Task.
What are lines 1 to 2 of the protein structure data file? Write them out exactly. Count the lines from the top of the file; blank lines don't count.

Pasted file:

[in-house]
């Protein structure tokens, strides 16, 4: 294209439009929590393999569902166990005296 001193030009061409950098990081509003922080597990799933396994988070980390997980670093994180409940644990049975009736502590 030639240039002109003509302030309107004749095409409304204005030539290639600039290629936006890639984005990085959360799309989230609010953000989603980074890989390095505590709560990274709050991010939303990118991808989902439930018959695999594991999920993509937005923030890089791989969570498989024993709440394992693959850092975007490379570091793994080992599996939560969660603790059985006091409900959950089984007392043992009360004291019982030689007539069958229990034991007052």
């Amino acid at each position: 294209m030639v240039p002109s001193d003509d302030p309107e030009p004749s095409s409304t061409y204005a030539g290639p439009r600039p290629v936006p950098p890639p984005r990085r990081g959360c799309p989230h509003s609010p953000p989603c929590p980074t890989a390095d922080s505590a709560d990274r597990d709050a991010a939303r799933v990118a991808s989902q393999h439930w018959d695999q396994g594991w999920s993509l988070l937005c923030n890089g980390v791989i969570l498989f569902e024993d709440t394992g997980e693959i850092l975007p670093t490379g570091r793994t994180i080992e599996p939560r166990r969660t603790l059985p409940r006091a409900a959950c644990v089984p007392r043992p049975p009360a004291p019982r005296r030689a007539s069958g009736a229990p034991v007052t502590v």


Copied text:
[in-house]
């Protein structure tokens, strides 16, 4: 294209439009929590393999569902166990005296 001193030009061409950098990081509003922080597990799933396994988070980390997980670093994180409940644990049975009736502590 030639240039002109003509302030309107004749095409409304204005030539290639600039290629936006890639984005990085959360799309989230609010953000989603980074890989390095505590709560990274709050991010939303990118991808989902439930018959695999594991999920993509937005923030890089791989969570498989024993709440394992693959850092975007490379570091793994080992599996939560969660603790059985006091409900959950089984007392043992009360004291019982030689007539069958229990034991007052």